For more information about this project, click here.
For more information about the Deep Tunnel project, click here.
In what could be termed as a strange confluence of events, I bring to you the topic of today's post: Indy Pedicabs. Located in Indianapolis' Fountain Square Cultural District, they operate 4 bicycles that can best be called a rickshaw with a crank and chain. I really have to thank my wife for turning me on to this. You see, she writes the arts column for our neighborhood newspaper, The Broad Ripple Gazette. We had just finished up visiting an opening at the Domont Gallery and I asked if we could take a spin through the Fountain Square area to see the new Fountain. I hadn't seen it yet.
On our way down Virginia Ave, she spotted this strange looking bike sitting on the curb outside of Anthony's Dugout (odd occurance #1). We pulled over and I approached the would be owners of the bike who happened to be non other than Nick Crist, purveyor of Indy Pedicabs. Ironically, he shares the same last name as my wife's maiden name however they do not know each other. (strange occurance #2)
I asked Nick a host of questions and was lucky enough to pin him down to answer a few questions concerning his business, and the evolving state of bike and pedestrian improvements going on around the downtown Indianapolis area; an area that his business aims to serve. The following are items that won't be found on their website.
Q: You mentioned that you have 4 bikes. Do you employ a number of people to ride the other bikes? If so, is it an on call type of arrangement?
A: We have 4 bikes presently. I ride whenever I can; which is often but with the others we lease to qualified drivers. We lease the bikes on a daily and weekly basis. Each potential driver has to get a permit, must be 18 or older, and have a valid driver's license. Its a first come first serve for the lease of all bikes.
Q: You also mentioned a service like this in Houston, TX where they have 40 bikes. I was wondering if you had more details on that which I could reference.
A: Travis Stowers is the owener of Space City Cabs in Houston; he has helped me with our process.
Q: You were excited about the circle being closed to traffic this August. Do you have a stance on the matter?
A: I am excited about the closing in August of the circle. I have often thought that the space is not used to its potential. My family and I live downtown and enjoy walking or riding to the circle; but with all the traffic and the noise it' hard to enjoy just sitting and people watching.
Q: Do you operate as a to-the-door service only or do you regularly schedule time to cruise around downtown to increase your visibility?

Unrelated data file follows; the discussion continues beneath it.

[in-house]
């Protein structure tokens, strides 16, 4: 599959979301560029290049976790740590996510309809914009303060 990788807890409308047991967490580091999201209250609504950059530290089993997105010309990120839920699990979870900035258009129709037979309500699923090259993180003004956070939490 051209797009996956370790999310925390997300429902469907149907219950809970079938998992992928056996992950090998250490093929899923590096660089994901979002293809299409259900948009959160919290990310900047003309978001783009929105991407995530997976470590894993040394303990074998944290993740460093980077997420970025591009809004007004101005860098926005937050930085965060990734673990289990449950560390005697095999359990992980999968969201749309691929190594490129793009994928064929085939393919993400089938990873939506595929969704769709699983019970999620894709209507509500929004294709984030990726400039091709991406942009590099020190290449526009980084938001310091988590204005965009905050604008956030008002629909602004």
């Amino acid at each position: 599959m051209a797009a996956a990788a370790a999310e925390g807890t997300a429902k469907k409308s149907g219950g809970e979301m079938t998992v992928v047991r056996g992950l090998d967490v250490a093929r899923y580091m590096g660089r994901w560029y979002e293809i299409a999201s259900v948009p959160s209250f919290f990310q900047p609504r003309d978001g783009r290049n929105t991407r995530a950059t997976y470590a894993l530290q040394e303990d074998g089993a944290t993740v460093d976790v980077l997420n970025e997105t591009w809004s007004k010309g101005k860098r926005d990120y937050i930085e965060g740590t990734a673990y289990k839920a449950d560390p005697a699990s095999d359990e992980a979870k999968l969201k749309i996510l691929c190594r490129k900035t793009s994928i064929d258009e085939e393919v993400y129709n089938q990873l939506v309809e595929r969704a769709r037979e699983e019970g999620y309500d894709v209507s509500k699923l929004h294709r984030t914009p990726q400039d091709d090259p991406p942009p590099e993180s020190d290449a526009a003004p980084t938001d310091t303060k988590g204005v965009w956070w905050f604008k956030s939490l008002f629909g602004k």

A: We do both; if you make a reservation with us via phone or web we will pick you up at your door. We also will have cabs out during the day and evening for regualr taxi service.
Q: How do you think the opening of the Cultural Trail in Fountain Square will impact your business and the neighborhood?
A: The cultural trail is having a huge impact everywhere. One unique thing about our city is everything is close and the trail just pulls everything together and gives us a path to follow. Fountain Square is an imprtant part of Indianapolis and the downtown area; the trail will just enhance the area and hopefully bring more people to our area. We are going to start a delivery business with pedal power. Anything from groceries, food delivery, etc... I'm drawing up plans right now to build a pedal pick up and hopefully use it for my neighborhood for recycling.
I find that individuals such as Nick help make Indianapolis a better place to be. Through pedestrian & green improvement efforts I feel like everyday I am turned onto a new innitiative to bring Indianapolis to the forefront of the movement to improve the built environment for people, and not cars. Which brings me to odd occurance #3 that would be a new collegue walking by, Michael Bricker of P.U.P. We all sat and chatted for a few moments and laughed about how funny it was that we all managed to come together but it proved to be a pretty fun meeting. I hope to run into Nick and his crew from Indy Pedicabs around town this summer. Make sure to check them out if you get the chance and want something a bit different from a taxi, or horse carriage ride downtown.
Those of you who frequent this site may be able to read between the lines enough to know that I have been working with P.U.P. (People for Urban Progress) a lot lately. Maryanne and Micahel have a good thing going with a record of success. However, as any non-profit knows, funding is a huge component to dealing with any project. Recently, they were accepted into the Pep Refresh Project. If you haven't heard of Pepsi refresh, it is an innitiative by Pepsi (obviously) to invest in our communities. There are several different levels of funding that people can register for and several different categories. The awards range from $5k to $250k and are awarded based on votes recieved via their website. For some more information, click here to read the F.A.Q.
P.U.P. was responsible for salvaging a large part of the old dome fabric from the RCA dome, when it was imploded, a couple of years ago. They have been working on repurposing the fabric into backpacks, handbags, etc. Their latest push, is to repurpose the fabric for usage in parks around the city. They want to make shelters urban parks with the material. The money will be spent on a number of things from supplies, labor, exhibition and overhead costs associated with the project. The following is cut n pasted from the OVERVIEW section of the Pepsi Refresh site: